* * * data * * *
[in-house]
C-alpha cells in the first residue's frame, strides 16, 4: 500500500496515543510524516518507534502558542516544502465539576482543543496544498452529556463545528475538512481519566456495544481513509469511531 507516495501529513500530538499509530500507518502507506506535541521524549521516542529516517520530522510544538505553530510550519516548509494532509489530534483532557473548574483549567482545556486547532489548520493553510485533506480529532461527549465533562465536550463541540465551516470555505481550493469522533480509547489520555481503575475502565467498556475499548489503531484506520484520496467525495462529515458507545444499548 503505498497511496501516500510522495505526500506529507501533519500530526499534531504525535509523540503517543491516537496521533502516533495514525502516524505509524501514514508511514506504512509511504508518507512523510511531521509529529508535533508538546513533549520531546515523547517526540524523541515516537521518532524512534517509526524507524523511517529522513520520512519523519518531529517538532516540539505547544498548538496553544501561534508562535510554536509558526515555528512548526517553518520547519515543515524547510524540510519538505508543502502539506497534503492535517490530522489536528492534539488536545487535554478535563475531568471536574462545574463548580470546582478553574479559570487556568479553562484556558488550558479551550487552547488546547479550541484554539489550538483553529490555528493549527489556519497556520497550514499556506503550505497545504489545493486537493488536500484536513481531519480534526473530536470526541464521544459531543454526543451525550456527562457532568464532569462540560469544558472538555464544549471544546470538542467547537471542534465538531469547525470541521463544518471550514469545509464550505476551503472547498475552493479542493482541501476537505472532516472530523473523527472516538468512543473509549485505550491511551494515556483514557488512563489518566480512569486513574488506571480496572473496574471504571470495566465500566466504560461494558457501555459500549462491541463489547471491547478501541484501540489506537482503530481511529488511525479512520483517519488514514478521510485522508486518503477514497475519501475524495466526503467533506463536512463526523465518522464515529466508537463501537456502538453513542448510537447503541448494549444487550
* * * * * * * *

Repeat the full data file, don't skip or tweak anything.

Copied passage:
[in-house]
C-alpha cells in the first residue's frame, strides 16, 4: 500500500496515543510524516518507534502558542516544502465539576482543543496544498452529556463545528475538512481519566456495544481513509469511531 507516495501529513500530538499509530500507518502507506506535541521524549521516542529516517520530522510544538505553530510550519516548509494532509489530534483532557473548574483549567482545556486547532489548520493553510485533506480529532461527549465533562465536550463541540465551516470555505481550493469522533480509547489520555481503575475502565467498556475499548489503531484506520484520496467525495462529515458507545444499548 503505498497511496501516500510522495505526500506529507501533519500530526499534531504525535509523540503517543491516537496521533502516533495514525502516524505509524501514514508511514506504512509511504508518507512523510511531521509529529508535533508538546513533549520531546515523547517526540524523541515516537521518532524512534517509526524507524523511517529522513520520512519523519518531529517538532516540539505547544498548538496553544501561534508562535510554536509558526515555528512548526517553518520547519515543515524547510524540510519538505508543502502539506497534503492535517490530522489536528492534539488536545487535554478535563475531568471536574462545574463548580470546582478553574479559570487556568479553562484556558488550558479551550487552547488546547479550541484554539489550538483553529490555528493549527489556519497556520497550514499556506503550505497545504489545493486537493488536500484536513481531519480534526473530536470526541464521544459531543454526543451525550456527562457532568464532569462540560469544558472538555464544549471544546470538542467547537471542534465538531469547525470541521463544518471550514469545509464550505476551503472547498475552493479542493482541501476537505472532516472530523473523527472516538468512543473509549485505550491511551494515556483514557488512563489518566480512569486513574488506571480496572473496574471504571470495566465500566466504560461494558457501555459500549462491541463489547471491547478501541484501540489506537482503530481511529488511525479512520483517519488514514478521510485522508486518503477514497475519501475524495466526503467533506463536512463526523465518522464515529466508537463501537456502538453513542448510537447503541448494549444487550